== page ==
"Some of the players have quoted tariff of around Rs 4 per unit. The auction is going on and may conclude later. The wind tariff in this round of bidding is likely to fall to all-time low. It could be below Rs 4 per unit," a source said.
Although SECI has not provided any benchmark tariff, the average figure for wind power is around Rs 5.
Later last year, SECI had floated tenders for total wind power capacity of 1,000 MW. The competitive bidding is tariff based and will be awarded to those quoting the lowest price (power tariff).
SECI will tie up long-term power purchase agreements of developers with non-windy states to whom power will be supplied through the central transmission utility.
Under the scheme, the government will not acquire land or equipment as developers will have to do that on their own. They will also run and maintain their plants.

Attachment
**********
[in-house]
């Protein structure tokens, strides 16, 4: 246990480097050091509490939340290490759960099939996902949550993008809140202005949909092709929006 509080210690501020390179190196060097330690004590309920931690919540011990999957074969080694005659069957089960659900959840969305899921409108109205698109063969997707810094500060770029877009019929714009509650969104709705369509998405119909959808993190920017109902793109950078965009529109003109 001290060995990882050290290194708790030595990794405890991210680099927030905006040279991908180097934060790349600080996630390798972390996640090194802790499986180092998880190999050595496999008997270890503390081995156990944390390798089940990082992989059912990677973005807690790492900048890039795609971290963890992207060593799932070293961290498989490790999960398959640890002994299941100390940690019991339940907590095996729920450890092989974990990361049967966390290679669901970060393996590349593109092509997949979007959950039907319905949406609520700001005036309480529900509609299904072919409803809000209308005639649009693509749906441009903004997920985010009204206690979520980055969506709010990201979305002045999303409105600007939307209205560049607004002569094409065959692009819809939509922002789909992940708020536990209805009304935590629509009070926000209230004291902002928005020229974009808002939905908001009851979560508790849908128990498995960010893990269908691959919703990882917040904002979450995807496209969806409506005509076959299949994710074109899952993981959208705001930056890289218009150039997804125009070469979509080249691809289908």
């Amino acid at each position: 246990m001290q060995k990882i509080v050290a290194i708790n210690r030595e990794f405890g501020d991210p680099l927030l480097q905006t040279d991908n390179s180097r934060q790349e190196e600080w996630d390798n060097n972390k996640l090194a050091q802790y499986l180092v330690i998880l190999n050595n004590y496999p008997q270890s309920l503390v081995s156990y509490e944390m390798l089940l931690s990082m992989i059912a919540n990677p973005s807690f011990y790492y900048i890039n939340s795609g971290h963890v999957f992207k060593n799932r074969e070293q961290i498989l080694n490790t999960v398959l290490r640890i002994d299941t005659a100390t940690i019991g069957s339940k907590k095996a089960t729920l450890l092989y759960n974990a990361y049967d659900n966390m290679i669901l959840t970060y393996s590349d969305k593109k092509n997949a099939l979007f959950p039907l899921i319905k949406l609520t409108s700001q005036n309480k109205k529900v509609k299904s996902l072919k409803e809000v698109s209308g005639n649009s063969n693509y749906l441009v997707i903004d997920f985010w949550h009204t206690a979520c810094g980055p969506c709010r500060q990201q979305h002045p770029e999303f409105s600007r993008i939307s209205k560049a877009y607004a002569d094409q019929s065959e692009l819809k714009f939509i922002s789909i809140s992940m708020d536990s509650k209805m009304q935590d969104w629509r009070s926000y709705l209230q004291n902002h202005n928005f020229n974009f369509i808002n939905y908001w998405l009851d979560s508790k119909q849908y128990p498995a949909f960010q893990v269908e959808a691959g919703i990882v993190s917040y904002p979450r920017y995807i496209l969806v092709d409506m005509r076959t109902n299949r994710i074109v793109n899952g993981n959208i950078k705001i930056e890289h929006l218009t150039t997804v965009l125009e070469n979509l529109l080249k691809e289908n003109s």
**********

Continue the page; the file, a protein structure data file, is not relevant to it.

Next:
According to the scheme, the project capacity will be determined by SECI for each tender, but will not be less than 25 MW for a single project developer at one site.
SECI is the nodal agency for implementation of this scheme and is working on the e-bidding process followed by e-reverse auction for eligible bidders. It will also develop a suitable mechanism for project monitoring.
It has been stipulated that no separate funding will be provided by the ministry to SECI to implement this scheme. The objective is to facilitate supply of wind power to non-windy states at a price discovered through transparent bidding.
The wind power deployment in the country started in early 1990s. The current wind power installed capacity is nearly 28.08 gw, accounting for around nine per cent of the total installed capacity of 310 gw.
Globally, India is at the fourth position after China, the US and Germany, in terms of wind capacity installation. The Centre has set an ambitious target of 175 gw power from renewable energy resources by 2022 and out of this, 60 gw has to come from wind power.
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